Please ensure Javascript is enabled for purposes of website accessibility

Why Esperion Therapeutics Plummeted by 11% Today

By Eric Volkman – Oct 25, 2021 at 5:51PM

You’re reading a free article with opinions that may differ from The Motley Fool’s Premium Investing Services. Become a Motley Fool member today to get instant access to our top analyst recommendations, in-depth research, investing resources, and more. Learn More

Shareholders were displeased with the company's latest financial move.

What happened

Esperion Therapeutics (ESPR 3.95%) had a day to forget on Monday as its stock lost more than 11% on news that a fresh stack of shares would be coming to the market.

So what

Esperion announced Monday morning that it has entered into a private agreement with two holders of its convertible senior subordinated notes to convert those securities into common stock. In total, those investors hold notes with an aggregate principal value of $15 million.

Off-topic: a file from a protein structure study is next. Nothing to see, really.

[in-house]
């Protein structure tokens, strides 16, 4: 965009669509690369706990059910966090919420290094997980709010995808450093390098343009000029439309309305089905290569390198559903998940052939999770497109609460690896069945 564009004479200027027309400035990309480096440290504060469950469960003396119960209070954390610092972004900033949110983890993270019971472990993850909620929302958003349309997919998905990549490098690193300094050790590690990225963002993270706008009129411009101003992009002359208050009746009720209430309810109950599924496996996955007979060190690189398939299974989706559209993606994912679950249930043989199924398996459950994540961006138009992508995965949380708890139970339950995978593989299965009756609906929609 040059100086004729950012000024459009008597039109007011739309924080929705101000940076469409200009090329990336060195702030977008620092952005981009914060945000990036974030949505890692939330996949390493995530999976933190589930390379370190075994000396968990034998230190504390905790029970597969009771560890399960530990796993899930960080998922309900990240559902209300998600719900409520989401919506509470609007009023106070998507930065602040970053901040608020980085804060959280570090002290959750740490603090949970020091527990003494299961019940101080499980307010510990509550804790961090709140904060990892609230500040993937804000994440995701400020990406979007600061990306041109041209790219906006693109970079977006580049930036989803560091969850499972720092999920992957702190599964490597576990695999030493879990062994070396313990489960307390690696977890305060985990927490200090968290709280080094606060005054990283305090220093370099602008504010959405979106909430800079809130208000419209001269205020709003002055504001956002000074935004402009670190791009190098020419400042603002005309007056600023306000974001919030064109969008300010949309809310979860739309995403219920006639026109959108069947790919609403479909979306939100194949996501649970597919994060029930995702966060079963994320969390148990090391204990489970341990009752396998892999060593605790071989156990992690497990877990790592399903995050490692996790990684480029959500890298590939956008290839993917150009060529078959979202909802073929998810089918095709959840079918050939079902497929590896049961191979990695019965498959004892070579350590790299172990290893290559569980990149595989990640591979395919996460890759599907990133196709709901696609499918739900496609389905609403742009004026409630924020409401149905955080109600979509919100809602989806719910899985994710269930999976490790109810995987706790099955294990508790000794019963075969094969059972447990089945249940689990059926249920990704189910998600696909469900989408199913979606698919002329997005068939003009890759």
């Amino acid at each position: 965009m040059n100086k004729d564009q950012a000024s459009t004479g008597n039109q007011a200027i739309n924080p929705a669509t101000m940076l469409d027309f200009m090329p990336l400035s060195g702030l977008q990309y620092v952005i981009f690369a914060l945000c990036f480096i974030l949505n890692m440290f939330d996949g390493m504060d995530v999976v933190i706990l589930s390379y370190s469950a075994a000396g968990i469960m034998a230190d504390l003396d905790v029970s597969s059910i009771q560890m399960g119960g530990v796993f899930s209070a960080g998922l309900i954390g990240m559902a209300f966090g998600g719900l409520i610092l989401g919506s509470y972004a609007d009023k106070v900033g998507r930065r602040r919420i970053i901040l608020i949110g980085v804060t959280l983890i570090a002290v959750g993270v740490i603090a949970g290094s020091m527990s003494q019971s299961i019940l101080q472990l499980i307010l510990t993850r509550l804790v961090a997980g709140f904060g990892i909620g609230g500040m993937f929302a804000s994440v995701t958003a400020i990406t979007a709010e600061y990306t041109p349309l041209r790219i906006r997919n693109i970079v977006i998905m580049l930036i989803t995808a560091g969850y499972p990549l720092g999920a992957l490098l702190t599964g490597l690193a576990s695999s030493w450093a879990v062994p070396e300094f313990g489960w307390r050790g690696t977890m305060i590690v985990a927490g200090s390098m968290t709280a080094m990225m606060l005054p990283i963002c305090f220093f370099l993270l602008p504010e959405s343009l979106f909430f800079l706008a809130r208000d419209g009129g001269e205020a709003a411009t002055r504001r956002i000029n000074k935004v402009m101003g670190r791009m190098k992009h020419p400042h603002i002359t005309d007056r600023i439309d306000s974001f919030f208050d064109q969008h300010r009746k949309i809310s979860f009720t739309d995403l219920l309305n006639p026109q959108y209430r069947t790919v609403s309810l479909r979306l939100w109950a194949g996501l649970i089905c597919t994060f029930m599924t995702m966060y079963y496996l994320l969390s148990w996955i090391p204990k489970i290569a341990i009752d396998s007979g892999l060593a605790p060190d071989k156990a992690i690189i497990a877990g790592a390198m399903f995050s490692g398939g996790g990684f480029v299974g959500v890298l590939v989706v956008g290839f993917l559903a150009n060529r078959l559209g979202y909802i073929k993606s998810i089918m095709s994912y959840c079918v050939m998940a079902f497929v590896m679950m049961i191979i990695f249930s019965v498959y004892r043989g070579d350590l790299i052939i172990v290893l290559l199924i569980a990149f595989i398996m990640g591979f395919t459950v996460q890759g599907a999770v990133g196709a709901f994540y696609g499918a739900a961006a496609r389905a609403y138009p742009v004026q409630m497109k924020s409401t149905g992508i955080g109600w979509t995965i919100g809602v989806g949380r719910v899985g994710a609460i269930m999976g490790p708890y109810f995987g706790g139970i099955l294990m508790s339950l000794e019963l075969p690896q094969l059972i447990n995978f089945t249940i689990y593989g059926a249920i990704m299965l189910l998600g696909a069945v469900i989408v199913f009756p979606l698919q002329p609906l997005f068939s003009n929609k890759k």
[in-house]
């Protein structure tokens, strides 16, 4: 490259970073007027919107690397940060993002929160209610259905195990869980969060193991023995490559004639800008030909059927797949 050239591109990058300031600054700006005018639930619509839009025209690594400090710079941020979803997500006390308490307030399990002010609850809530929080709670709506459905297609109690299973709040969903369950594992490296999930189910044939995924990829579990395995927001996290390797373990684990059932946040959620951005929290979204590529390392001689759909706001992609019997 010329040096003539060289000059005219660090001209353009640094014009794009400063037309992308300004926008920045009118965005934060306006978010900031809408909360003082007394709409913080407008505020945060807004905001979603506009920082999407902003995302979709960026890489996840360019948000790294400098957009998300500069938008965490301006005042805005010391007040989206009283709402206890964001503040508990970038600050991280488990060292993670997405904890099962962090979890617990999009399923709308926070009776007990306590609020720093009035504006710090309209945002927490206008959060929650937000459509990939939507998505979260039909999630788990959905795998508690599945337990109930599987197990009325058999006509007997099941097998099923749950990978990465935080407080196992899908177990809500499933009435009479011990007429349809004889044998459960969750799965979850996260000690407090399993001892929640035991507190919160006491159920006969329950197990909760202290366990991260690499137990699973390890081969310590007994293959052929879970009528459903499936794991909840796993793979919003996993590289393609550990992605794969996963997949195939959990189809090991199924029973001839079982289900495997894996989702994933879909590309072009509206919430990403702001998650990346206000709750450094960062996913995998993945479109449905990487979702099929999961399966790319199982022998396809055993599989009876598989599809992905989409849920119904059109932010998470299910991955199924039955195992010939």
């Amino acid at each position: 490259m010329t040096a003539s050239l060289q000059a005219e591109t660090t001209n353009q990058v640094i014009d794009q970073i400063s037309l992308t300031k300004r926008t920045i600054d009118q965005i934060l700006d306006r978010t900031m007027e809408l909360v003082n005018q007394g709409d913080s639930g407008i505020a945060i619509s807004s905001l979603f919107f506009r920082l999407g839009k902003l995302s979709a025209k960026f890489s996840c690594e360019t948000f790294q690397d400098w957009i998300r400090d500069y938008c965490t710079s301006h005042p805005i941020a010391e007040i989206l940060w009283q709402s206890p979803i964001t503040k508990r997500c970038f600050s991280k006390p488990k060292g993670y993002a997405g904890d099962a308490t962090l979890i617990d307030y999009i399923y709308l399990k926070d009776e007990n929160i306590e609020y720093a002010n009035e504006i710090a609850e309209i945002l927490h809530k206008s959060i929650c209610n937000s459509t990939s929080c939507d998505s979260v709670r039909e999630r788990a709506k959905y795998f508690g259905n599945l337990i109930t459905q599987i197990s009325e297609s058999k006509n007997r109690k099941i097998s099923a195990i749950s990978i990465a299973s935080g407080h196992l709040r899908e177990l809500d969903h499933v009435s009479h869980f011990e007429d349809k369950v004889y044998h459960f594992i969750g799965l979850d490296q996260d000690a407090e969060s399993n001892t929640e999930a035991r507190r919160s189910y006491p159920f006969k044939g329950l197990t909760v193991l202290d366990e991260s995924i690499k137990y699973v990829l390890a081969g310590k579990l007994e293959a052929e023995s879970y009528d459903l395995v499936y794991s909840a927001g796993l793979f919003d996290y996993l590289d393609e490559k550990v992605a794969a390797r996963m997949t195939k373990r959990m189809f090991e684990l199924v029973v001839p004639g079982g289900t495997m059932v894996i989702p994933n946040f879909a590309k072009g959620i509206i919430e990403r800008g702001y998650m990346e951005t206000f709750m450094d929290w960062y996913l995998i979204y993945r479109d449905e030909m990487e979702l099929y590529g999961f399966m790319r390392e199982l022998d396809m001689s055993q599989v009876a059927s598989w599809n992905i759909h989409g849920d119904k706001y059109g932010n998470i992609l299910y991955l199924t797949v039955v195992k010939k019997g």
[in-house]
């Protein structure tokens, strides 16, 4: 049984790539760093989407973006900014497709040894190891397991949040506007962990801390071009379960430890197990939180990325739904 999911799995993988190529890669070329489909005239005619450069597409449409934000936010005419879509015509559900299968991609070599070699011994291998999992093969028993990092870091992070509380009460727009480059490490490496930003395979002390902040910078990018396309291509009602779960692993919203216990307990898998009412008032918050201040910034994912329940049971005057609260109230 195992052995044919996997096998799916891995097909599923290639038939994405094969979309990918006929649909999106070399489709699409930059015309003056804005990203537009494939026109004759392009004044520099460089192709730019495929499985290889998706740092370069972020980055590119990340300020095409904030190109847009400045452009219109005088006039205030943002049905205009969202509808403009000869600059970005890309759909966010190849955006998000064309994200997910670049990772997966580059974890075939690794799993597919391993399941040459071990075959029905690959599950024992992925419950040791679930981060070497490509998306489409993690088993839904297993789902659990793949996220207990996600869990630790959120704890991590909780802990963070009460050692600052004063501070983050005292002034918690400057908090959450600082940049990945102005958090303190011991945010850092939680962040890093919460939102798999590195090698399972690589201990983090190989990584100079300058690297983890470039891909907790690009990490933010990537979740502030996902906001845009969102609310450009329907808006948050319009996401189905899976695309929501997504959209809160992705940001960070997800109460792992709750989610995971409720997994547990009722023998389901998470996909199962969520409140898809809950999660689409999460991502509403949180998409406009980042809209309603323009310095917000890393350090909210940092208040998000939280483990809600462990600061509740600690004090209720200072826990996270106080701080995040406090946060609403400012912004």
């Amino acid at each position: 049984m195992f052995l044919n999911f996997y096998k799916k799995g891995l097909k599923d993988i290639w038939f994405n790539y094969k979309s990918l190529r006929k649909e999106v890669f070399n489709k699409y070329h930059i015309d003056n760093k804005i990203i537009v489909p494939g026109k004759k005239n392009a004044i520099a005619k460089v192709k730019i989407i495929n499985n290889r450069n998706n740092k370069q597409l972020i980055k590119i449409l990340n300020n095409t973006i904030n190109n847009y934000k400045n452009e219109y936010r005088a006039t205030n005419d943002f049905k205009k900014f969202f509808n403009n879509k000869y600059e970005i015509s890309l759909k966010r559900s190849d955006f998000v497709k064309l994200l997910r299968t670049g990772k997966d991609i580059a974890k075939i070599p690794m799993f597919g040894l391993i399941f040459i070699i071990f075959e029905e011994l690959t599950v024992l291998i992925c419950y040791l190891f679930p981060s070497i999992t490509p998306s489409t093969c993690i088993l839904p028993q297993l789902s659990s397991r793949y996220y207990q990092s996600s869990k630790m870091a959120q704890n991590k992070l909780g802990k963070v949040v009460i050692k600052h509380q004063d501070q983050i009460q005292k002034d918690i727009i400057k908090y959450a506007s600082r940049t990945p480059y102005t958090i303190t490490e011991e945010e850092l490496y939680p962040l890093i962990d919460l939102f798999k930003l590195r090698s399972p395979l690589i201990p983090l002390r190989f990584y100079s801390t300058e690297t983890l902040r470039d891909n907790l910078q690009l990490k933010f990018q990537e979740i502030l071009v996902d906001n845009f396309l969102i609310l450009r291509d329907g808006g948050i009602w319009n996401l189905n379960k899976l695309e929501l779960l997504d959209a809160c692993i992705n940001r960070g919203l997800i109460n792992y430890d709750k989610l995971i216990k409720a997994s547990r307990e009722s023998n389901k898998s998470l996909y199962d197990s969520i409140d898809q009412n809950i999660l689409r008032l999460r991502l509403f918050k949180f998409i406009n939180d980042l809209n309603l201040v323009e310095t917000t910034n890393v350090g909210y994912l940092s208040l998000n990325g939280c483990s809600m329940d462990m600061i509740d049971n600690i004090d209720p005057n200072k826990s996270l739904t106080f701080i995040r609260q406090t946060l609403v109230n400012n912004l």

Piggy bank with stethoscope.

Image source: Getty Images.

The number of shares those holders will receive in exchange for their notes "will be determined based upon the volume-weighted-average-price per share of Common Stock, subject to a floor of $5.62 per share, during the five trading-day averaging period, commencing on the trading day immediately following the date of the Exchange Agreement."

Investors might be concerned about the dilutive effect of the new stock being issued, as the company currently has a market capitalization of just under $209 million.

They might also be generally worried about Esperion's financial health. The biotech has been habitually loss-making, and while that's usually not a deal-breaker for investors in the sector, it also has considerable debt. For the second quarter, the company's interest expense was over $11 million, or almost 30% of the $40.7 million in revenue it booked for the period.

Now what

The bright-side view of Esperion's latest piece of financial engineering is that it will shave the company's interest costs, as the securities are being converted from what are essentially debt instruments into equity. But that might be cold comfort to shareholders hungry for more positive developments from the company.

Eric Volkman has no position in any of the stocks mentioned. The Motley Fool has no position in any of the stocks mentioned. The Motley Fool has a disclosure policy.

Premium Investing Services

Invest better with The Motley Fool. Get stock recommendations, portfolio guidance, and more from The Motley Fool's premium services.